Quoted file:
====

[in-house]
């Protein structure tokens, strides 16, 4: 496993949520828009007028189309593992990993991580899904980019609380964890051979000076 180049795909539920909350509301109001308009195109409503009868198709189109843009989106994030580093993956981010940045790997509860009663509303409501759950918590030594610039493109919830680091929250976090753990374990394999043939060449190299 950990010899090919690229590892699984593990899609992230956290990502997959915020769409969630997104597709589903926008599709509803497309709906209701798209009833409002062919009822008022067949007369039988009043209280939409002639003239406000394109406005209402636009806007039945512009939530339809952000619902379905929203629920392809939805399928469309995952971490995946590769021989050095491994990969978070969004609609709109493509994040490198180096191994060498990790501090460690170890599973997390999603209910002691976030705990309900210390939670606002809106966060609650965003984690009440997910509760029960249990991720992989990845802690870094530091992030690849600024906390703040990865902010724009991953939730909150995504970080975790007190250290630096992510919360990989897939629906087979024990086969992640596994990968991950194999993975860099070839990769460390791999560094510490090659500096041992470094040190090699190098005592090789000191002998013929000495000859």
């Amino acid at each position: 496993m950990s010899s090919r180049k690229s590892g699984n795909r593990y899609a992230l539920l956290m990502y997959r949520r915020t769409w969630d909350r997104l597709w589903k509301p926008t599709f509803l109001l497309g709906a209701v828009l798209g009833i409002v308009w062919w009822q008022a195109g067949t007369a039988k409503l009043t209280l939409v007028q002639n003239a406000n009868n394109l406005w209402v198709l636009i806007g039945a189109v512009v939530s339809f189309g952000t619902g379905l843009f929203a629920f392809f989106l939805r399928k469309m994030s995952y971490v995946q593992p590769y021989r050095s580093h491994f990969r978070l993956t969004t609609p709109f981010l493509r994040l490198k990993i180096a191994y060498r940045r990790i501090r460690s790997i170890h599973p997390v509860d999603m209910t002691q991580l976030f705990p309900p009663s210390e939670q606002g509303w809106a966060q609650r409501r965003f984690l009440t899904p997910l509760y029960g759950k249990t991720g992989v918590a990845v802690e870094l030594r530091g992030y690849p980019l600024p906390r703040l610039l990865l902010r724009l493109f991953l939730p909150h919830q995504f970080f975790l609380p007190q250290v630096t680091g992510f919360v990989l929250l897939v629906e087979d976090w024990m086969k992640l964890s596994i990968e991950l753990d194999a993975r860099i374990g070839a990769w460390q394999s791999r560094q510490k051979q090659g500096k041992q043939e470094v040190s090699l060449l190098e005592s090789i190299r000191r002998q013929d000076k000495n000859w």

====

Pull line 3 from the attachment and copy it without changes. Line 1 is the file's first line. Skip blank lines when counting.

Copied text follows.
């Amino acid at each position: 496993m950990s010899s090919r180049k690229s590892g699984n795909r593990y899609a992230l539920l956290m990502y997959r949520r915020t769409w969630d909350r997104l597709w589903k509301p926008t599709f509803l109001l497309g709906a209701v828009l798209g009833i409002v308009w062919w009822q008022a195109g067949t007369a039988k409503l009043t209280l939409v007028q002639n003239a406000n009868n394109l406005w209402v198709l636009i806007g039945a189109v512009v939530s339809f189309g952000t619902g379905l843009f929203a629920f392809f989106l939805r399928k469309m994030s995952y971490v995946q593992p590769y021989r050095s580093h491994f990969r978070l993956t969004t609609p709109f981010l493509r994040l490198k990993i180096a191994y060498r940045r990790i501090r460690s790997i170890h599973p997390v509860d999603m209910t002691q991580l976030f705990p309900p009663s210390e939670q606002g509303w809106a966060q609650r409501r965003f984690l009440t899904p997910l509760y029960g759950k249990t991720g992989v918590a990845v802690e870094l030594r530091g992030y690849p980019l600024p906390r703040l610039l990865l902010r724009l493109f991953l939730p909150h919830q995504f970080f975790l609380p007190q250290v630096t680091g992510f919360v990989l929250l897939v629906e087979d976090w024990m086969k992640l964890s596994i990968e991950l753990d194999a993975r860099i374990g070839a990769w460390q394999s791999r560094q510490k051979q090659g500096k041992q043939e470094v040190s090699l060449l190098e005592s090789i190299r000191r002998q013929d000076k000495n000859w």